Australia’s largest barramundi farm has harvested about 50,000 fish in the leadup to Easter — a record week for the Northern Territory business.
Humpty Doo Barramundi, 75 kilometres east of Darwin on the banks of the Adelaide River, put on more staff and ordered 50 extra tonnes of ice to make sure the fish got to markets across the country before Good Friday.
Owner Dan Richards said this week’s 100-tonne output was about five times what the farm was producing five years ago.
“This fish is going to every corner of the continent, so we have had fleets of trucks coming in and we have been doing heaps of work in the factory to make sure the customers are all packed to exactly what they want,” he said.
“It’s a huge effort working with customers all around the country to understand the volumes they need to get for their customers for Easter.
“We have to work with our harvest teams to get the fish at the right size the customers want.”
Mr Richards said the demand for the farm’s barramundi was growing year-on-year, but Easter was always a busy period.
“It helps us understand what bigger volumes look like, as we grow our business we go ‘Right, that’s what putting out 100 tonnes of fish looks like, we need to get ready for that’.”
Do you know where your seafood comes from?
A new study by the Australian Barramundi Farmers Association (ABFA) has found nearly half of Australians don’t know whether their seafood is local or imported.
The research was led by the University of Sunshine Coast Food Research Group and surveyed 2,000 people.
ABFA executive officer Jo-anne Ruscoe said, given the choice, more than half of those surveyed would look or ask for local barramundi, if they knew the majority of seafood on menus was from overseas.
“Our challenge is that many people, understandably, think all barramundi is Australian, with its Aboriginal name and longstanding position as our ‘national fish’,” she said.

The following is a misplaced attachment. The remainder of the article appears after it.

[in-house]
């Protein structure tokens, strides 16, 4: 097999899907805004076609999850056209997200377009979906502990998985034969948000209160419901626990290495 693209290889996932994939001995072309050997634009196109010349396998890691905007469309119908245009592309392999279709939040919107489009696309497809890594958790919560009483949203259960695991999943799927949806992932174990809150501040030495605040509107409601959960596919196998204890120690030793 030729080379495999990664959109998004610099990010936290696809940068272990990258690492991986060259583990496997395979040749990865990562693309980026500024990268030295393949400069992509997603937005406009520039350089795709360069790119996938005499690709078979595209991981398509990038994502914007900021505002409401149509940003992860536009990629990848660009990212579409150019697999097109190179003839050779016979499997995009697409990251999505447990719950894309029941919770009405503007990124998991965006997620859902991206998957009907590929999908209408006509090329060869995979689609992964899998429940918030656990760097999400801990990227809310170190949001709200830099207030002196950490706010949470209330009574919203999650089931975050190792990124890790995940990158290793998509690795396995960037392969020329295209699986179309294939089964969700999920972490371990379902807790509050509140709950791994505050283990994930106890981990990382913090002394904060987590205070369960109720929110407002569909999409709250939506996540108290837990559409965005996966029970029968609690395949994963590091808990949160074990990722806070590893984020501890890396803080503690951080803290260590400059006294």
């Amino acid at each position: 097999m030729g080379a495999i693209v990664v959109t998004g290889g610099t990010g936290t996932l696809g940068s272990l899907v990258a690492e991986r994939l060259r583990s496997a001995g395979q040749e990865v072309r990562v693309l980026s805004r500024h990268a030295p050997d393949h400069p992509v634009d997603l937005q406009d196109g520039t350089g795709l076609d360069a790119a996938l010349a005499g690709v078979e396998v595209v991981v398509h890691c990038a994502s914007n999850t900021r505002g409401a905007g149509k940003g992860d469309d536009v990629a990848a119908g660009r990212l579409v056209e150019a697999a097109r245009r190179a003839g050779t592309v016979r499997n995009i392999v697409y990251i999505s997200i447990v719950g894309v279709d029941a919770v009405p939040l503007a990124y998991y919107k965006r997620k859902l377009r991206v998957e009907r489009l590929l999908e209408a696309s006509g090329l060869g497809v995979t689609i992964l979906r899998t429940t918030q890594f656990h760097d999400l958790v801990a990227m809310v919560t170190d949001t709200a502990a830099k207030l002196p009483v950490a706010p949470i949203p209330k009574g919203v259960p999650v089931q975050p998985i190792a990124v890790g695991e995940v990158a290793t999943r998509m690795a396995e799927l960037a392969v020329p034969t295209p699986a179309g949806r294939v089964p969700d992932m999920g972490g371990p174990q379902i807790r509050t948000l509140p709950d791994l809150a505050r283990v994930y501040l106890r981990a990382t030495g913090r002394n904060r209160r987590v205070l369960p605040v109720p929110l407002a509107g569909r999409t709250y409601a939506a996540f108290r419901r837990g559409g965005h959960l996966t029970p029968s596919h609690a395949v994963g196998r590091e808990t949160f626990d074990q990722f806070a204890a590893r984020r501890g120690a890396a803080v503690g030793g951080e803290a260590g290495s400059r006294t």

New regulation was introduced for country of origin labelling in retail stores last July.
However, outside of the Northern Territory there is still no regulation for the hospitality industry to include country of origin on menus.
Ms Ruscoe said this was a concern for Australian barramundi farmers, particularly in the lead-up to Easter when seafood consumption reached its second highest level for the year.
“Australians have a right to know where their seafood is from and make an educated choice on whether they purchase Australian or imported species; it doesn’t matter whether you’re buying from a supermarket or whether you’re buying from a restaurant,” she said.
“We’ll also be working hard to make our product more visible and readily available; there’s no doubt our farmers are able to meet that gap between the imported and the domestic product.
Biggest barra farm to get bigger
In May 2018 Humpty Doo Barramundi was approved for a $7 million loan from the Northern Australian Infrastructure Facility, to expand its production.
Mr Richards said work on new ponds and a large nursery facility would be starting in the next couple of weeks.
“We have been waiting for the wet season to end so that we can start work,” he said.
“That investment will enable us to double the scale of the farm over the next two or three years, as well as employing a lot more people here in the Northern Territory.”